5 tips for getting a job after you've been fired
Fired from a job? You can rebound with these strategies for staying in the game and landing a new job.
Axed. Terminated. Canned. No matter how you phrase it, getting fired never feels good—and it’s all too easy to fall into the career doldrums, convincing yourself that you’ll never work again.
Don’t be that person. If you’ve been fired, own it. Accept the reality of the situation, remind yourself that there are other fish in the job search sea—and then get yourself and your resume back on the market, stronger than ever.
But do it honestly, and do it right. Monster career experts offer five ways to get back in the game after a big setback.
1. Work your network
Get networking. Don’t neglect your professional network predating your time with your most recent employer. Your former colleagues can be some of your best allies during this period, especially if they can speak to your overall skill set and dedication as a worker. Whatever the circumstances of your firing, these are people who can help flesh out the larger picture of who you are as a co-worker—as someone with a lot more to your career than one shaky spot on your resume.
“Make use of your newfound free time in ways that will make you more appealing to employers,” says Jené Kapela of Kapela Leadership Solutions. “Join a professional development group, volunteer in the community, and intern at a company in your chosen career field.”
2. Try to get a reference
Depending on the situation, there’s still a chance you’ll be able to use your previous employer as a reference after getting fired. You’ll be your own best judge on that matter, but it never hurts to send your old boss a note thanking them for the time you were employed. Don’t get us wrong: You’ll need to take responsibility for the fact that you were fired. But if you strike the right tone, you’ll have a much better chance of leaving on a positive note.
“Being gracious, and taking full responsibility for the reason of your termination, whether or not you agree with the reason, will go a long way,” says Katy Imhoff, owner and CEO of Camden Kelly Corp.
3. Keep your head in the game
Don’t give in to the temptation to loaf around the house in a Netflix-fueled haze. If you’ve just been fired, it’s crucial that you avoid letting the current gap in your resume widen into a yawning chasm. Even if you don’t immediately apply for jobs, try doing something productive that will help you when you do return to the job market, like enroll in a course to help develop your skills and make yourself more in-demand as an employee.
Use social media to stay current on happenings in your field. Start following thought leaders and influencers who post about topics related to your industry, and become more active by liking and sharing. Your network will notice your activity, making you top of mind if they hear of new openings.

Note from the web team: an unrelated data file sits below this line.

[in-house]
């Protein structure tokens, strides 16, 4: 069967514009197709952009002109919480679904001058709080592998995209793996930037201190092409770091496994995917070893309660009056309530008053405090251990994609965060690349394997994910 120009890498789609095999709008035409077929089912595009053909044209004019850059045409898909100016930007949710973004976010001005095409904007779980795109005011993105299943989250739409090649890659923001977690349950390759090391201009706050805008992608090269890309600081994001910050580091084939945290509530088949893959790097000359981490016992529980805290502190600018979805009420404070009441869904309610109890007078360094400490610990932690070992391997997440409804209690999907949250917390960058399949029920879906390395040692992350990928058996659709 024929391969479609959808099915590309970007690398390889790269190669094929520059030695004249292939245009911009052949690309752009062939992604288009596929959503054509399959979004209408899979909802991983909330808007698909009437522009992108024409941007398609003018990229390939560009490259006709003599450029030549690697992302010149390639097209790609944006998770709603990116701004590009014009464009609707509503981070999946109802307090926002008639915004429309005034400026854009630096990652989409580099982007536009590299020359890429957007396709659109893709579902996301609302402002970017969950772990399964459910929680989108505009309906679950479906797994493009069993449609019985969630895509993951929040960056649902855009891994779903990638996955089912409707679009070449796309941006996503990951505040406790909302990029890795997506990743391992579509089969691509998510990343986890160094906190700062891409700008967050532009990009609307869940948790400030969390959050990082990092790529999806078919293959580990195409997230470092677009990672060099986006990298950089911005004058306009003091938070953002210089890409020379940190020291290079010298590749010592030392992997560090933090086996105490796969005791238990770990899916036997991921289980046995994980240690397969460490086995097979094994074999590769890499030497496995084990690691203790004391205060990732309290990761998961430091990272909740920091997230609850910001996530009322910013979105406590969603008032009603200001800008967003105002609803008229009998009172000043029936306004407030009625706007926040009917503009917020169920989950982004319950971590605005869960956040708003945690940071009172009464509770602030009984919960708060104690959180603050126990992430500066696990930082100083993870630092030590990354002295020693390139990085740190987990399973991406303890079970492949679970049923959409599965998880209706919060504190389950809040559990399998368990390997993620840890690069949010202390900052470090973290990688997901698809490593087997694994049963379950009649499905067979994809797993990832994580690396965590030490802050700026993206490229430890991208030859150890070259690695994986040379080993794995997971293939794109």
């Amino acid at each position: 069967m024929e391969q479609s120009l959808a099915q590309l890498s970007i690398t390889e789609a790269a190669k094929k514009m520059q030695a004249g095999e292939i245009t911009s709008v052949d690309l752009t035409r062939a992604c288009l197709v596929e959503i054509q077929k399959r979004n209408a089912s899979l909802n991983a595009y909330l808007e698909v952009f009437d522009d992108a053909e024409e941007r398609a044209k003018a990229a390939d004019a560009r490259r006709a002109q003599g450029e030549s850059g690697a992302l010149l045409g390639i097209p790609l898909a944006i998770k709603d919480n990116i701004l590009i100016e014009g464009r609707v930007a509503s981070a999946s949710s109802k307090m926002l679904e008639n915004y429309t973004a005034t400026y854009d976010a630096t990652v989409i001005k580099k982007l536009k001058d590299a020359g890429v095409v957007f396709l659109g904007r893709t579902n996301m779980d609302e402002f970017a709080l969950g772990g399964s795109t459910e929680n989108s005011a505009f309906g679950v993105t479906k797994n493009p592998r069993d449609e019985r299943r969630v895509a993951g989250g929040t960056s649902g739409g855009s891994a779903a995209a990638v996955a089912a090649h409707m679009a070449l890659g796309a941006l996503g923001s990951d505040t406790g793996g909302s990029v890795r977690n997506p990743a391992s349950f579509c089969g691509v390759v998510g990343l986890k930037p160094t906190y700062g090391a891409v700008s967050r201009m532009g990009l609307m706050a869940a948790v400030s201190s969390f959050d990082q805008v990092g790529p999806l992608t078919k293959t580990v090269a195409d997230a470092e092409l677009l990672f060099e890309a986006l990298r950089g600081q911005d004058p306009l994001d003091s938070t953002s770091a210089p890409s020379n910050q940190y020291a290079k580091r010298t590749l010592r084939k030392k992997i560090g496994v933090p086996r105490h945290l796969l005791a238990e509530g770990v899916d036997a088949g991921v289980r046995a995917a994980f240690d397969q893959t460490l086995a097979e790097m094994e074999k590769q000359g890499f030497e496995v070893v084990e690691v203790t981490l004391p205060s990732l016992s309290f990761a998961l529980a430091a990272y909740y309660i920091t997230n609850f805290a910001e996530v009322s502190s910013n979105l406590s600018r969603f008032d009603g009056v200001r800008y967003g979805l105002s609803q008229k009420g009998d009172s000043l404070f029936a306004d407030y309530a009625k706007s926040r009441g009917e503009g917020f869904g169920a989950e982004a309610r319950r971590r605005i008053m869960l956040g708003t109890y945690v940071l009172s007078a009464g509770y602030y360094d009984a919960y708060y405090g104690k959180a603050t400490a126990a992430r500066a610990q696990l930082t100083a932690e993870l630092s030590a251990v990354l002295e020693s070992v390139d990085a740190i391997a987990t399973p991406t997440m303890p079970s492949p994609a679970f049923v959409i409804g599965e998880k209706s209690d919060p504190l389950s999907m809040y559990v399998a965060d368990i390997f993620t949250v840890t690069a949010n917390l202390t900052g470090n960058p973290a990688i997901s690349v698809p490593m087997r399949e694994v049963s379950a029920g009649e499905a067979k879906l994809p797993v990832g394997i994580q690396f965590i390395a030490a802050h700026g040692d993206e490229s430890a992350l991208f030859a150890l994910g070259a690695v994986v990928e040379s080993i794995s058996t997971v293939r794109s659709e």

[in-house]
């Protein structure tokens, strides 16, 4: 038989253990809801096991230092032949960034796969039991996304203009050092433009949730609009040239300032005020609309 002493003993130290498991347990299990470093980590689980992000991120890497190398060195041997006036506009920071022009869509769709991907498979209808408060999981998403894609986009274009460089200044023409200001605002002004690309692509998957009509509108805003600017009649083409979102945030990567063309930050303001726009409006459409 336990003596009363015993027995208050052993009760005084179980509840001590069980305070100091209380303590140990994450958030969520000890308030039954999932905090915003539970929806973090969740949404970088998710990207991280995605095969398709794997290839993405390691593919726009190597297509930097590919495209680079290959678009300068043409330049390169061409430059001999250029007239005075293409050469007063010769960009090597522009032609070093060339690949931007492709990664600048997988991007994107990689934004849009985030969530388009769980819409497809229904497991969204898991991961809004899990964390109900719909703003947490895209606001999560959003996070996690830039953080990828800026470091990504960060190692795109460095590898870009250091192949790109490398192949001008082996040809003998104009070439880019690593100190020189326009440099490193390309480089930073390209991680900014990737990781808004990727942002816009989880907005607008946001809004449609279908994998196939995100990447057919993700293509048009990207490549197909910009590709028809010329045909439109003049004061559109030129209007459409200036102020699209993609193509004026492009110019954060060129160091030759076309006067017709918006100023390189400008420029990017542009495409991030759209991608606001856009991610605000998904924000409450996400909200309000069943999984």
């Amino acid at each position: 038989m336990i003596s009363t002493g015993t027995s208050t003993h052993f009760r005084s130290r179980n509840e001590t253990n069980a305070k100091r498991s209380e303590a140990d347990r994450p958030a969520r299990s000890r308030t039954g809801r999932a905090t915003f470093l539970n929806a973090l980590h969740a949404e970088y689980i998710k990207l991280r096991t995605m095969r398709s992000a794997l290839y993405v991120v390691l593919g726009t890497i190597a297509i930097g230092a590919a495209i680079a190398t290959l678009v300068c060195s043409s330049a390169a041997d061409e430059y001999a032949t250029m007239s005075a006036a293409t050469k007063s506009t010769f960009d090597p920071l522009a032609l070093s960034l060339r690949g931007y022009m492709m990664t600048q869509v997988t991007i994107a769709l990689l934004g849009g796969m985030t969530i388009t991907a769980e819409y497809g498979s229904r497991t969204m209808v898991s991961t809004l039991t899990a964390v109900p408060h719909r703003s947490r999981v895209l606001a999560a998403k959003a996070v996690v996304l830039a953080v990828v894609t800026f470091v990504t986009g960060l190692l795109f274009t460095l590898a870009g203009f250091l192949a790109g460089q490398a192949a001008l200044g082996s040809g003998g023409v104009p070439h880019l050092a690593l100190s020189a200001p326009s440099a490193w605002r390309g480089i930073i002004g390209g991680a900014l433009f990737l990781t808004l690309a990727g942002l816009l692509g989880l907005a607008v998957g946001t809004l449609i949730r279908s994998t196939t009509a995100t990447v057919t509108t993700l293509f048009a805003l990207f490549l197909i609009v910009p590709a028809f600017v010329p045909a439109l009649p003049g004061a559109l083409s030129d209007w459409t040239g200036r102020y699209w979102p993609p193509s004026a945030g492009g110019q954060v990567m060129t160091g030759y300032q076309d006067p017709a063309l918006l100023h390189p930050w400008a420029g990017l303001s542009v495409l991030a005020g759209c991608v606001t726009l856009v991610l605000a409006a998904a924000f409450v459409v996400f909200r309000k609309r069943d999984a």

4. Choose your words carefully
Okay, so you’ve gotten past that first hump, and you’re interviewing for a new job. Congrats! But now comes the tricky part of the post-firing job search; you need to take a lot of care in the way you frame your circumstances. Don’t avoid it, and certainly don’t lie about it. But phrases like “differences of opinion” or “different working philosophies” largely speak for themselves, as long as they accurately refer to the situation.
The main thing you’ll want to avoid? Speaking ill of your previous employer. “If you had differences with your supervisor, that's okay,” says Alan Guinn, managing director at the Guinn Consultancy Group. “If you couldn't deal with them, that may have been okay, too, depending on the circumstances. But personal attacks? They're a no-no.”
5. Reassess and reinvent
Self-reflection is underrated in general, and it’s especially helpful when you’ve just been fired from your job. This is the time to ask yourself why things didn’t work out, to focus deeply on your strengths and weaknesses as a worker and consider how you’ll define success as you move toward the next step of your career.
No matter how lousy you feel right now, this isn’t the time to wallow in victimhood, whether or not you feel it’s warranted. “Really take the time to look within yourself and determine why the job didn't work,” says human resources consultant Lori Kleiman. “This will provide an opportunity during your next interview for you to discuss why the job was not a fit for you or the company, and how you feel your strengths can be better served in the new area.”
Get to work
Obviously, getting fired isn't the best look for your career, but the fact is people get fired. It doesn't mean you're doomed to a life spent sitting on the couch watching infomercials. You need to take action and start being visible to hiring managers. Need help with that? Join Monster for free today. As a member, you can upload up to five versions of your cover letter and resume—each tailored to different types of jobs that interest you. Recruiters search Monster every day looking to fill top jobs with qualified candidates, just like you. Get back out there today.